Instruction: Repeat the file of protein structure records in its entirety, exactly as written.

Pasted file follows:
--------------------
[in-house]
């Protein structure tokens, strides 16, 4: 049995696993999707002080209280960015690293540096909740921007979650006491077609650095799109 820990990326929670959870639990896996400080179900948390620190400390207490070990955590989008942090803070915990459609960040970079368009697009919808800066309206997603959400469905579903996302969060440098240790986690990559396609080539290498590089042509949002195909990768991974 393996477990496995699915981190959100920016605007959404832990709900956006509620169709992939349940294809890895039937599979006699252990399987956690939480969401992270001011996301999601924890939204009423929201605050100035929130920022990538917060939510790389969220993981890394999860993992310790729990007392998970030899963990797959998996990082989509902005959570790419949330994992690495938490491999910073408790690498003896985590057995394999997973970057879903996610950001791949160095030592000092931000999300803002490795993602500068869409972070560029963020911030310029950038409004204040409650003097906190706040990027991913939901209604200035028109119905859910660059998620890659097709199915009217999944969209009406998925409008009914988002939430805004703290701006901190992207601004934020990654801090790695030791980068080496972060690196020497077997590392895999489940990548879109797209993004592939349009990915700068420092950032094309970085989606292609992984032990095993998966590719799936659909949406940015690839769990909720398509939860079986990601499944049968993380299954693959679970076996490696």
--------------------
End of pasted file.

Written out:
[in-house]
């Protein structure tokens, strides 16, 4: 049995696993999707002080209280960015690293540096909740921007979650006491077609650095799109 820990990326929670959870639990896996400080179900948390620190400390207490070990955590989008942090803070915990459609960040970079368009697009919808800066309206997603959400469905579903996302969060440098240790986690990559396609080539290498590089042509949002195909990768991974 393996477990496995699915981190959100920016605007959404832990709900956006509620169709992939349940294809890895039937599979006699252990399987956690939480969401992270001011996301999601924890939204009423929201605050100035929130920022990538917060939510790389969220993981890394999860993992310790729990007392998970030899963990797959998996990082989509902005959570790419949330994992690495938490491999910073408790690498003896985590057995394999997973970057879903996610950001791949160095030592000092931000999300803002490795993602500068869409972070560029963020911030310029950038409004204040409650003097906190706040990027991913939901209604200035028109119905859910660059998620890659097709199915009217999944969209009406998925409008009914988002939430805004703290701006901190992207601004934020990654801090790695030791980068080496972060690196020497077997590392895999489940990548879109797209993004592939349009990915700068420092950032094309970085989606292609992984032990095993998966590719799936659909949406940015690839769990909720398509939860079986990601499944049968993380299954693959679970076996490696």